Our study provides novel family-based evidence, confirming the pathogenic role of PTPRQ in ADNSHL. Based on the results of clinical exome sequencing, we identified the same PTPRQ variant as Eisenberger et al. in a new five-generation Polish ADNSHL family and found that both families have a common ancestor. Our strong genetic and clinical data constitute an ultimate confirmation for the causative role of PTPRQ in ADNSHL.

Materials and methods

Study subjects

A five-generation Polish family with progressive, high-frequency ADNSHL was recruited for the study (Fig. 1a). For linkage analysis, four family members of the previously reported German family were also included [3].

Fig. 1
figure1

Identification of a heterozygous c.6881G>A PTPRQ pathogenic variant in a 5-generation ADNSHL family. a Family pedigree showing a typical autosomal dominant mode of inheritance and cosegregation of the PTPRQ variant with HL. The proband is marked with an arrow. Affected individuals are indicated by black symbols, unaffected individuals are indicated by open symbols, diagonal line denotes deceased family members. b, c Pure tone audiometry of selected family members at a similar age between 7 and 12 y/o (b) and 27–32 y/o (c) showing varying degrees of hearing loss. “O” symbols denote a mean binaural values of air conduction thresholds. d Clinical exome sequencing results visualized with the Integrative Genomic Viewer software illustrating the presence of a heterozygous guanine to adenine transition (c.6881G>A) (green letters) localized within exon 45. of the PTPRQ gene and resulting in a premature stop codon (p.Trp2294*). e The corresponding electropherogram from Sanger sequencing

Clinical evaluation

Auditory function of all participating family members was evaluated by pure tone audiometry. In the proband (IV.2) and her son (V.1) the examination was extended by impedance audiometry, transient evoked and distortion product otoacoustic emissions (TEOAE, DPOAE) and auditory brainstem responses (ABRs). Function of the vestibular system was assessed by cervical and ocular vestibular evoked myogenic potentials (cVEMP, oVEMP) with a 500-Hz tone burst at 97 dBnHL and Fitzgerald–Hallpike bithermal caloric stimulation with videonystagmography [8]. Anatomy of the auditory system was visualized by temporal bone computed tomography (Siemens CT Definition AS, Germany).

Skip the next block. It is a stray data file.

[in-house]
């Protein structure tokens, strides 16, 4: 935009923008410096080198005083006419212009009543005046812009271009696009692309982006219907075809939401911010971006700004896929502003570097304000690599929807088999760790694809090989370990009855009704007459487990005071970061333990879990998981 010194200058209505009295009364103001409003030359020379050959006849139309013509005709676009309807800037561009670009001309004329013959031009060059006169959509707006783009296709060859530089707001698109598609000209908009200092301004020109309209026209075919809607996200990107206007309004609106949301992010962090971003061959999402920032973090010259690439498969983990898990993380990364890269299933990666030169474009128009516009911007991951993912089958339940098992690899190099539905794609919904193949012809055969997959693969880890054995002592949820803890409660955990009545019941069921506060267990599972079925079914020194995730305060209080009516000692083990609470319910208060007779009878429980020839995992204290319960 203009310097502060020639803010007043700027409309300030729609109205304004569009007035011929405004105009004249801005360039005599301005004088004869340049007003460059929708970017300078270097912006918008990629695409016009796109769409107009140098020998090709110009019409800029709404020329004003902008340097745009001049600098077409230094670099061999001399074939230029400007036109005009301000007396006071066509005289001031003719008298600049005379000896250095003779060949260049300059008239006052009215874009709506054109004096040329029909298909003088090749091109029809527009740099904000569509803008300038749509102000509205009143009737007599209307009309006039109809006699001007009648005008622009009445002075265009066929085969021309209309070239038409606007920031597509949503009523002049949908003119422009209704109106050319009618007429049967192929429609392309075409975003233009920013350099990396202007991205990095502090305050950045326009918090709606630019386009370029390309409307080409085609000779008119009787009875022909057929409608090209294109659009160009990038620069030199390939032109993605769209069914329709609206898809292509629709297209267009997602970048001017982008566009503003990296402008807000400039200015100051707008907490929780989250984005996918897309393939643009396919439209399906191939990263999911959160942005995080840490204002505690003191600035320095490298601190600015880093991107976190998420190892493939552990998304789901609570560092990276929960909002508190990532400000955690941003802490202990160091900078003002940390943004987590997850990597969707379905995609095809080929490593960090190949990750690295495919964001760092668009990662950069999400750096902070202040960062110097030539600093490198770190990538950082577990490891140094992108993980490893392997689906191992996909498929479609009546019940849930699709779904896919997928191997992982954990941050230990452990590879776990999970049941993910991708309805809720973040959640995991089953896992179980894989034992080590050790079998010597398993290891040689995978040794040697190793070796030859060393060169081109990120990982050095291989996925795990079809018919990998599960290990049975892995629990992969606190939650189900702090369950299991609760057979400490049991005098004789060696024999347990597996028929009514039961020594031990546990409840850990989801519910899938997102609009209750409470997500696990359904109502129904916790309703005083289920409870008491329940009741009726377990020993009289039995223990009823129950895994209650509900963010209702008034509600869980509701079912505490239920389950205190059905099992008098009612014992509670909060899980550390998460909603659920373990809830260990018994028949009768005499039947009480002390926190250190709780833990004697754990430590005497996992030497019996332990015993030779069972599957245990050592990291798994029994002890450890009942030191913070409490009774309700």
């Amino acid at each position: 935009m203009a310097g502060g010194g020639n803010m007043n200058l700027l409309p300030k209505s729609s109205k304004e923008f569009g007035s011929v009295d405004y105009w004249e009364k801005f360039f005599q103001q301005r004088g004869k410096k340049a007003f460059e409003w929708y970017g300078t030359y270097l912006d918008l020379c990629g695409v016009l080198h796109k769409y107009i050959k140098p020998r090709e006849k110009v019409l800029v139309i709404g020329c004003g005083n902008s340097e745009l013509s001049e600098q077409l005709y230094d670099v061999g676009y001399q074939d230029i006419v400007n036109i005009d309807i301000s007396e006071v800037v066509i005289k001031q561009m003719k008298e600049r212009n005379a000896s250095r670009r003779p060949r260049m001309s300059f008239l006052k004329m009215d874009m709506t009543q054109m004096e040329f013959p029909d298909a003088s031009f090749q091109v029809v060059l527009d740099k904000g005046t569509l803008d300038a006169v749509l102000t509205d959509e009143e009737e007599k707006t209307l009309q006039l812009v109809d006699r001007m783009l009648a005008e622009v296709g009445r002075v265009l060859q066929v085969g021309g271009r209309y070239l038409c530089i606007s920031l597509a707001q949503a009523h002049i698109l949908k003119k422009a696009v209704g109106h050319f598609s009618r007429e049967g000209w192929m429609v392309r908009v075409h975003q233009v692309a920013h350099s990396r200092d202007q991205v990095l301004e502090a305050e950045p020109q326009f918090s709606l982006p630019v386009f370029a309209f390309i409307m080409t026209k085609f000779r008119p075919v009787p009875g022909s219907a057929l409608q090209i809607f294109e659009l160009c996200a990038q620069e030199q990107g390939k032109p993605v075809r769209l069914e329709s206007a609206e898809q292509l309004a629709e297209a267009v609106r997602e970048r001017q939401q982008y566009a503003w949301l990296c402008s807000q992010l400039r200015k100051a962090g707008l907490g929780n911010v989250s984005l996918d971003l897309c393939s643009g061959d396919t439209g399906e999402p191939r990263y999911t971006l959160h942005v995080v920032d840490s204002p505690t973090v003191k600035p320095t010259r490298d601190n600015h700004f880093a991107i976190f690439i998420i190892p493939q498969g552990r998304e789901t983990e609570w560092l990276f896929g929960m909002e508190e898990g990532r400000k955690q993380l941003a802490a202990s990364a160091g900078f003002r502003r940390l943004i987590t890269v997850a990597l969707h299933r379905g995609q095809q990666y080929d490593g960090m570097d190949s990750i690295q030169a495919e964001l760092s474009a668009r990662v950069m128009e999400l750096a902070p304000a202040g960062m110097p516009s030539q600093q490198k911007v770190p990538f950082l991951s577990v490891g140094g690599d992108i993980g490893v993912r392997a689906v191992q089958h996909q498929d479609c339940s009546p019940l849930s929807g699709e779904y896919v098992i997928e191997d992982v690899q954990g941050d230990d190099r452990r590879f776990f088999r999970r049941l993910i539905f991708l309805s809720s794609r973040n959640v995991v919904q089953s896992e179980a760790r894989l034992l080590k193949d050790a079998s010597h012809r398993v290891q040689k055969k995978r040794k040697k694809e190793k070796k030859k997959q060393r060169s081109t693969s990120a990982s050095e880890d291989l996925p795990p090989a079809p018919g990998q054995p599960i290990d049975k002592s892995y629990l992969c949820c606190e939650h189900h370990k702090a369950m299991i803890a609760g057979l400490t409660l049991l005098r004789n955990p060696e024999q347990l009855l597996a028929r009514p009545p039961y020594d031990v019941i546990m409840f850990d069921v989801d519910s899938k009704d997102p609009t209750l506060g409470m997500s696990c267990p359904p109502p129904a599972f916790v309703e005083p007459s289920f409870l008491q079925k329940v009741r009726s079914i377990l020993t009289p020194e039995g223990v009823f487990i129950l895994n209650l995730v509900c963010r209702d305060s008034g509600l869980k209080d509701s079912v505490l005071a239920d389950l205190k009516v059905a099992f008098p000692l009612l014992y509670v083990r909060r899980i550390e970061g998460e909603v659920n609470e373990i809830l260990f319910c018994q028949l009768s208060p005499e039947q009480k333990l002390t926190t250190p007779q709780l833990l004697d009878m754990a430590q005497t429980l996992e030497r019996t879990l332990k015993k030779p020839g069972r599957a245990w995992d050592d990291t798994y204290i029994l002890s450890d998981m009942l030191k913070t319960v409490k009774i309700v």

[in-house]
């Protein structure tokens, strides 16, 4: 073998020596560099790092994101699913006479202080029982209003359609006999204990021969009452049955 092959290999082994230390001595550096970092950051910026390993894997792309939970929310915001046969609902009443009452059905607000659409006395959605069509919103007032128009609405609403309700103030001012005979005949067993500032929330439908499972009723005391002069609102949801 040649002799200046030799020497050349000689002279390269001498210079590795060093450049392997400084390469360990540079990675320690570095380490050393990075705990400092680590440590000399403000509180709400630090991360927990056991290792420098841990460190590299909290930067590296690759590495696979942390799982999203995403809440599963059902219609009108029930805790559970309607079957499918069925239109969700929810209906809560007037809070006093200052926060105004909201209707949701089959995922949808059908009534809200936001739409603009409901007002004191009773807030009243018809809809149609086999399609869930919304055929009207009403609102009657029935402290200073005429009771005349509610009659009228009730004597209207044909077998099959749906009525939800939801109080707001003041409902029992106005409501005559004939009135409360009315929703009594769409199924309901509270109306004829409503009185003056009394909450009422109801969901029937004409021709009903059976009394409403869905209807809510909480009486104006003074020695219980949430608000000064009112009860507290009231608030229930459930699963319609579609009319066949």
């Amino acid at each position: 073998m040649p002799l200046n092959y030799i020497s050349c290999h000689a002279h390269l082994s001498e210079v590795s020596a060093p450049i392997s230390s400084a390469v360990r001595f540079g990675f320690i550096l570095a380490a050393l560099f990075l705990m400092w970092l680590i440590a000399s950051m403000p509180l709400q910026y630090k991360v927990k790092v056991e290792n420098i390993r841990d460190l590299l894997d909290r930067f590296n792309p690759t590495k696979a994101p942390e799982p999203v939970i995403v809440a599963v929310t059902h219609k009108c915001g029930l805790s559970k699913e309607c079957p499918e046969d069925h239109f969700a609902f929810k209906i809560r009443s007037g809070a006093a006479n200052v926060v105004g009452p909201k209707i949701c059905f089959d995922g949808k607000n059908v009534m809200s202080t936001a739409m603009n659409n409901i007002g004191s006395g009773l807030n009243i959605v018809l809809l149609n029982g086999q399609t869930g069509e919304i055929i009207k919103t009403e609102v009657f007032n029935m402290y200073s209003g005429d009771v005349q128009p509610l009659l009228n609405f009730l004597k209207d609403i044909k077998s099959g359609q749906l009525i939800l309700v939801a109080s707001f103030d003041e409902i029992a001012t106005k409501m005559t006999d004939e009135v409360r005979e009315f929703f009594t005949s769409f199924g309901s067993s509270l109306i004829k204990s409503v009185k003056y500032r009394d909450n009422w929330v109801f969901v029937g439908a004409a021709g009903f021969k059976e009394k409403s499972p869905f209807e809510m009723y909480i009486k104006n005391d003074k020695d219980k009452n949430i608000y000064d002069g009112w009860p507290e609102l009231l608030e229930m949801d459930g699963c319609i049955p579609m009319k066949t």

Next-generation sequencing of clinical exome and Sanger sequencing

Genomic DNA of the 14 family members (8 affected and 6 unaffected) was isolated from blood samples with a standard procedure or from buccal swabs using Maxwell FSC DNA IQ Casework Kit (Promega, Madison, Wisconsin, USA) according to the manufacturer’s protocol. Next-generation sequencing of clinical exome was performed on proband’s DNA using TruSight One Sequencing Kit (Illumina, San Diego, California, USA) and a MiSeq platform (Illumina) with 2 × 150 bp paired-end reads according to the manufacturer’s protocol. All bioinformatic analyses were done as described previously [8]. Variants potentially related to ADNSHL in the family were selected based on the prediction scores from computational algorithms (including CADD, LRT, FATHHM, MutationTaster, PolyPhen-2, SIFT) and their frequency in population databases (including gnomAD, ESP6500, UK10K). Sanger sequencing using BigDye Terminator cycle sequencing kit v.3.1 (Applied Biosystems, Foster City, CA, USA) and 3500xL Genetic Analyzer (Applied Biosystems) was performed to confirm the presence and segregation of the identified PTPRQ and TMC1 (MIM*606706) variants in all studied family members.

Genome-wide linkage analysis

Genome-wide linkage analysis with DNA samples of the Polish (IV.1, IV.2, V.1, V.2) and German (DEIII.1, DEIII.2, DEIV.2 and DEIV.4 according to [3]) families was carried out using the Axiom Precision Medicine Research Array (Thermo Fisher Scientific, Waltham, MA, USA). Genotypes were called by the Axiom Analysis Suite v4.0 and processed as previously reported [3]. Multipoint LOD scores were calculated and haplotypes reconstructed with MERLIN [9].

Results